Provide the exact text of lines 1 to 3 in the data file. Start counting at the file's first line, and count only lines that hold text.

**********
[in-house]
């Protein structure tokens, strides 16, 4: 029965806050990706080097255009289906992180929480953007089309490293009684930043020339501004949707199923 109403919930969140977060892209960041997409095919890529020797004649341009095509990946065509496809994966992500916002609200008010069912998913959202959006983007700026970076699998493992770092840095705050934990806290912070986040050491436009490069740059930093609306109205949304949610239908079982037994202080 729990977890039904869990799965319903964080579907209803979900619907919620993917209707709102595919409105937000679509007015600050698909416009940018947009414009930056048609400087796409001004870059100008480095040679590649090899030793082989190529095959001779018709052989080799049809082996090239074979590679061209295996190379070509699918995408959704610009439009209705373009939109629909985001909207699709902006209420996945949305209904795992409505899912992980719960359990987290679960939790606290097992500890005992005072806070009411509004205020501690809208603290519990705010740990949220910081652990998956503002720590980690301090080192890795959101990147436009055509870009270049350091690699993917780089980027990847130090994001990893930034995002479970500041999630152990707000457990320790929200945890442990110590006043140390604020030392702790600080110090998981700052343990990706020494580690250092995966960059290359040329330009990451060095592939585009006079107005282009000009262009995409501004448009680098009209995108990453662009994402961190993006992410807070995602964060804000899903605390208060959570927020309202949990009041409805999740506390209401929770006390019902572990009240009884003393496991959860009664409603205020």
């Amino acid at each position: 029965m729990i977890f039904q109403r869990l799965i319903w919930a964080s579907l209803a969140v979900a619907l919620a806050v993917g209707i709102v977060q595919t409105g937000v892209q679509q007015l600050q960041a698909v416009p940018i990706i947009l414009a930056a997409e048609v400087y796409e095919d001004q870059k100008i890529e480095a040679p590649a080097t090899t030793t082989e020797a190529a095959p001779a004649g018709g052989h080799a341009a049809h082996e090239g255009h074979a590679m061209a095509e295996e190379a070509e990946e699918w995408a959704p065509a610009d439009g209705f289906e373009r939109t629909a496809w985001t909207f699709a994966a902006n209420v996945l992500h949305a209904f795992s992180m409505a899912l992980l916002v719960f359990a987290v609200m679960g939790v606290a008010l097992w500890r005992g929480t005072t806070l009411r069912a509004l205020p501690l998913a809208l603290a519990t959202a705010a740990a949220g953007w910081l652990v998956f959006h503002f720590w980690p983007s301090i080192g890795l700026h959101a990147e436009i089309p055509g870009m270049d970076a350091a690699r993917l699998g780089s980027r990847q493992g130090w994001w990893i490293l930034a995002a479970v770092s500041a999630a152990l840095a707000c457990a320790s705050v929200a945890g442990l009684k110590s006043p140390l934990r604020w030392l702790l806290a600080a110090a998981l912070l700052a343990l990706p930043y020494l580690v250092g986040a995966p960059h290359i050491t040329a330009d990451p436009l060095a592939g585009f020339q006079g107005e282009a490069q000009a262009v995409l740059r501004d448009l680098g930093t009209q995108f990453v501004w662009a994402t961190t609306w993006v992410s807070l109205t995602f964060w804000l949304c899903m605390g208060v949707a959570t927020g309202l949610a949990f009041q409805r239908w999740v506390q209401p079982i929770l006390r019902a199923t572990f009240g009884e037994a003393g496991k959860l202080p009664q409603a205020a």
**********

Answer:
[in-house]
């Protein structure tokens, strides 16, 4: 029965806050990706080097255009289906992180929480953007089309490293009684930043020339501004949707199923 109403919930969140977060892209960041997409095919890529020797004649341009095509990946065509496809994966992500916002609200008010069912998913959202959006983007700026970076699998493992770092840095705050934990806290912070986040050491436009490069740059930093609306109205949304949610239908079982037994202080 729990977890039904869990799965319903964080579907209803979900619907919620993917209707709102595919409105937000679509007015600050698909416009940018947009414009930056048609400087796409001004870059100008480095040679590649090899030793082989190529095959001779018709052989080799049809082996090239074979590679061209295996190379070509699918995408959704610009439009209705373009939109629909985001909207699709902006209420996945949305209904795992409505899912992980719960359990987290679960939790606290097992500890005992005072806070009411509004205020501690809208603290519990705010740990949220910081652990998956503002720590980690301090080192890795959101990147436009055509870009270049350091690699993917780089980027990847130090994001990893930034995002479970500041999630152990707000457990320790929200945890442990110590006043140390604020030392702790600080110090998981700052343990990706020494580690250092995966960059290359040329330009990451060095592939585009006079107005282009000009262009995409501004448009680098009209995108990453662009994402961190993006992410807070995602964060804000899903605390208060959570927020309202949990009041409805999740506390209401929770006390019902572990009240009884003393496991959860009664409603205020």
């Amino acid at each position: 029965m729990i977890f039904q109403r869990l799965i319903w919930a964080s579907l209803a969140v979900a619907l919620a806050v993917g209707i709102v977060q595919t409105g937000v892209q679509q007015l600050q960041a698909v416009p940018i990706i947009l414009a930056a997409e048609v400087y796409e095919d001004q870059k100008i890529e480095a040679p590649a080097t090899t030793t082989e020797a190529a095959p001779a004649g018709g052989h080799a341009a049809h082996e090239g255009h074979a590679m061209a095509e295996e190379a070509e990946e699918w995408a959704p065509a610009d439009g209705f289906e373009r939109t629909a496809w985001t909207f699709a994966a902006n209420v996945l992500h949305a209904f795992s992180m409505a899912l992980l916002v719960f359990a987290v609200m679960g939790v606290a008010l097992w500890r005992g929480t005072t806070l009411r069912a509004l205020p501690l998913a809208l603290a519990t959202a705010a740990a949220g953007w910081l652990v998956f959006h503002f720590w980690p983007s301090i080192g890795l700026h959101a990147e436009i089309p055509g870009m270049d970076a350091a690699r993917l699998g780089s980027r990847q493992g130090w994001w990893i490293l930034a995002a479970v770092s500041a999630a152990l840095a707000c457990a320790s705050v929200a945890g442990l009684k110590s006043p140390l934990r604020w030392l702790l806290a600080a110090a998981l912070l700052a343990l990706p930043y020494l580690v250092g986040a995966p960059h290359i050491t040329a330009d990451p436009l060095a592939g585009f020339q006079g107005e282009a490069q000009a262009v995409l740059r501004d448009l680098g930093t009209q995108f990453v501004w662009a994402t961190t609306w993006v992410s807070l109205t995602f964060w804000l949304c899903m605390g208060v949707a959570t927020g309202l949610a949990f009041q409805r239908w999740v506390q209401p079982i929770l006390r019902a199923t572990f009240g009884e037994a003393g496991k959860l202080p009664q409603a205020a």